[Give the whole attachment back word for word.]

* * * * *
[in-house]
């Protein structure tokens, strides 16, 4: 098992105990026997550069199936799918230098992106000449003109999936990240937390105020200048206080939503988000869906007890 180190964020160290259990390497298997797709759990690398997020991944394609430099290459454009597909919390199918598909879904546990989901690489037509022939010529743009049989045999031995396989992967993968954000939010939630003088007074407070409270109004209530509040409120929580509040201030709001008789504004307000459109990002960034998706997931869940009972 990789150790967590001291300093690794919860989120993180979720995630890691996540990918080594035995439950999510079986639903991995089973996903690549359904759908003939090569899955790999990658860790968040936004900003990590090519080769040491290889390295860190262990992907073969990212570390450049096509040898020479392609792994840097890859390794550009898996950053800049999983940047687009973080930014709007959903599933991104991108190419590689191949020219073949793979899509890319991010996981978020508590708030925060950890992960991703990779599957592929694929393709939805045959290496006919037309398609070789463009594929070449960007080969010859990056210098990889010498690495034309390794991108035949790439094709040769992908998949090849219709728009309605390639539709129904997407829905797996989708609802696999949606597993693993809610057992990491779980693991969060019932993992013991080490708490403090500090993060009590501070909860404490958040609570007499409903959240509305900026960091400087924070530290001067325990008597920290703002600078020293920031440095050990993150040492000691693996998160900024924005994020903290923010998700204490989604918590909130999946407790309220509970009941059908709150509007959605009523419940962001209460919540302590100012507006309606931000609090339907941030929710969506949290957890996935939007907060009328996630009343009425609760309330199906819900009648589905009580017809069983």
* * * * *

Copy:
[in-house]
């Protein structure tokens, strides 16, 4: 098992105990026997550069199936799918230098992106000449003109999936990240937390105020200048206080939503988000869906007890 180190964020160290259990390497298997797709759990690398997020991944394609430099290459454009597909919390199918598909879904546990989901690489037509022939010529743009049989045999031995396989992967993968954000939010939630003088007074407070409270109004209530509040409120929580509040201030709001008789504004307000459109990002960034998706997931869940009972 990789150790967590001291300093690794919860989120993180979720995630890691996540990918080594035995439950999510079986639903991995089973996903690549359904759908003939090569899955790999990658860790968040936004900003990590090519080769040491290889390295860190262990992907073969990212570390450049096509040898020479392609792994840097890859390794550009898996950053800049999983940047687009973080930014709007959903599933991104991108190419590689191949020219073949793979899509890319991010996981978020508590708030925060950890992960991703990779599957592929694929393709939805045959290496006919037309398609070789463009594929070449960007080969010859990056210098990889010498690495034309390794991108035949790439094709040769992908998949090849219709728009309605390639539709129904997407829905797996989708609802696999949606597993693993809610057992990491779980693991969060019932993992013991080490708490403090500090993060009590501070909860404490958040609570007499409903959240509305900026960091400087924070530290001067325990008597920290703002600078020293920031440095050990993150040492000691693996998160900024924005994020903290923010998700204490989604918590909130999946407790309220509970009941059908709150509007959605009523419940962001209460919540302590100012507006309606931000609090339907941030929710969506949290957890996935939007907060009328996630009343009425609760309330199906819900009648589905009580017809069983």